At long last, the Icelandic government has allowed Jón Gnarr to be listed in the National Registry by the name he has borne for decades: Jón Gnarr.
Vísir reports that the Registry’s previous decision to reject the name Jón Gnarr and continue to list the former Reykjavík mayor as Jón Gnarr Kristinsson has been struck down.
The writer has been known as Jón Gnarr to his family, friends, and the general public at large for decades, but Iceland’s strict naming laws stood in the way from him being officially recognised as such in his own country. Undaunted, he made the decision to have his name changed while living in the US, which became a reality last March.
Jón Gnarr has long opposed Iceland’s name laws, as well as the Naming Committee, which has the final say on new names being introduced to the lexicon.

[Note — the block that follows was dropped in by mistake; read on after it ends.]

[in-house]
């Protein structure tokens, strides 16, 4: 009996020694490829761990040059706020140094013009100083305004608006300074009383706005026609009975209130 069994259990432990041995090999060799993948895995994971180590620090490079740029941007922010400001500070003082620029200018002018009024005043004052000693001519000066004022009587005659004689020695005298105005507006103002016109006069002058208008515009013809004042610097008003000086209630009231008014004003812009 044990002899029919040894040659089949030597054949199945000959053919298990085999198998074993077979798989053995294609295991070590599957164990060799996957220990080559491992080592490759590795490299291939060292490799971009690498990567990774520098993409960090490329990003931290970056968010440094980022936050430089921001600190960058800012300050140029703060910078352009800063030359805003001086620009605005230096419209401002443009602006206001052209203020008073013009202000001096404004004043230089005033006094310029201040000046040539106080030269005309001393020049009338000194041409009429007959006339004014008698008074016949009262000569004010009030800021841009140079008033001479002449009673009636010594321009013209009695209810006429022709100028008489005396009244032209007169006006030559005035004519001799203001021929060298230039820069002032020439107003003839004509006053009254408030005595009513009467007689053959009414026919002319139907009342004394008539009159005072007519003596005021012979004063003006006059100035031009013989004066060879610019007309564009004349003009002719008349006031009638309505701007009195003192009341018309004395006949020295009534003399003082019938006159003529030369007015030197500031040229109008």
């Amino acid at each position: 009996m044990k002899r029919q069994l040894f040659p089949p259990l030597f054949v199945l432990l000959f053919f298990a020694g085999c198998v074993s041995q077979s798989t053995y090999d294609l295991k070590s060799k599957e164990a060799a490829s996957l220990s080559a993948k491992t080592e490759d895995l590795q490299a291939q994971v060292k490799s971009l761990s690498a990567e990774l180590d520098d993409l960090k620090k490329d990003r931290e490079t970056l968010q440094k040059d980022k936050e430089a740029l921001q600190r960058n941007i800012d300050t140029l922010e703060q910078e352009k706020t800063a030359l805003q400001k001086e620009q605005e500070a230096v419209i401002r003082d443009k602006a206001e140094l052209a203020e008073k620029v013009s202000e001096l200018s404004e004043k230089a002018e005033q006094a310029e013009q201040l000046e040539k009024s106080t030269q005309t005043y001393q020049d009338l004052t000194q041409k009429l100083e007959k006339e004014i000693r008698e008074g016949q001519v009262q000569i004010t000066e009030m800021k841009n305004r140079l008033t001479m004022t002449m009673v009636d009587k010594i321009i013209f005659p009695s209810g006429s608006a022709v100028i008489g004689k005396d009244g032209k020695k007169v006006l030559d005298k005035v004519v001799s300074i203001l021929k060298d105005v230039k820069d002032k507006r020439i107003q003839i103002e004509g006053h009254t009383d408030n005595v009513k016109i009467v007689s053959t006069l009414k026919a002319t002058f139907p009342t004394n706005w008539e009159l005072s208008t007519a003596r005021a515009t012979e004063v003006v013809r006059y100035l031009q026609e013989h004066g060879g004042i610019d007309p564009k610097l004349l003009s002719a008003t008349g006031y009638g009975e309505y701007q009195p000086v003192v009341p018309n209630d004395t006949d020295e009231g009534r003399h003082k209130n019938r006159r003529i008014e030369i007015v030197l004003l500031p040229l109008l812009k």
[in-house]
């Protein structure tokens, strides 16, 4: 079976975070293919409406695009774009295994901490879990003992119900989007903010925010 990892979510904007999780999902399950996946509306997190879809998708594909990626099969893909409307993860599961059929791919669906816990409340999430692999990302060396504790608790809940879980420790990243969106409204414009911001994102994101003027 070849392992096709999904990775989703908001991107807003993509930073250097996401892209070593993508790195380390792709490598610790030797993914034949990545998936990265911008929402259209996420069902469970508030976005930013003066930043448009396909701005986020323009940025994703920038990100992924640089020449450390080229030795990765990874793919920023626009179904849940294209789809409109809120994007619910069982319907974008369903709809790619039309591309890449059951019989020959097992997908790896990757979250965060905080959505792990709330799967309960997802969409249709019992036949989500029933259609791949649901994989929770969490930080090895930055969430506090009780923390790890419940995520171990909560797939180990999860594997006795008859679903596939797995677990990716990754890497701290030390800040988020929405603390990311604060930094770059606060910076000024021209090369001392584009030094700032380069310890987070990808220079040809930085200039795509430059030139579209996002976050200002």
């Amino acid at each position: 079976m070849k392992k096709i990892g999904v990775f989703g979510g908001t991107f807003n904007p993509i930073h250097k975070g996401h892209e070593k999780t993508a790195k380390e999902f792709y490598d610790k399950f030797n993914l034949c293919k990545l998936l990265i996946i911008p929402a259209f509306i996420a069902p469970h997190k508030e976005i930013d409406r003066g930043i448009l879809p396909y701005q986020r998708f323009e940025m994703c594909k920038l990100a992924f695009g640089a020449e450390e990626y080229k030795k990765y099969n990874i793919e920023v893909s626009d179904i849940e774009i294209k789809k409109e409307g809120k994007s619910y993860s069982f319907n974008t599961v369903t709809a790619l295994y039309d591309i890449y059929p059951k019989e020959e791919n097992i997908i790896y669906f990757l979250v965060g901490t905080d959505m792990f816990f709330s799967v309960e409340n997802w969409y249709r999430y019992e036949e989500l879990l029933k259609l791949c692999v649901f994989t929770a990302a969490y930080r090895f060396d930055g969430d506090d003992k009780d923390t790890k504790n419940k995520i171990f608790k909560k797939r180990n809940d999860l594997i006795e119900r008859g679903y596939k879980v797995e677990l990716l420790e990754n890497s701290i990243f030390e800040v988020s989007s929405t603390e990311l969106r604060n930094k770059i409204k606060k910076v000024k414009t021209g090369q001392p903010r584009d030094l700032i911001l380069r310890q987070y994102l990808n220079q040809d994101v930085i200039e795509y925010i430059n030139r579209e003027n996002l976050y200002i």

“In Iceland, you can be named Jesus,” Jón Gnarr posted on his Facebook at the time. “The Name Committee can’t stop that. It doesn’t matter if you spell it with an ú or a u. You can also be named Muhamed or Muhammed. The naming laws pertain mostly to only a fraction of Icelanders. What kind of law discriminates against people in this way? Why, for example, may [Independence Party MP] Elín Hirst have the surname Hirst but I can’t have Gnarr? Is Hirst cooler? More Icelandic? Are all animals equal, but some are more equal than others? In Jesus’ name, answer me!”
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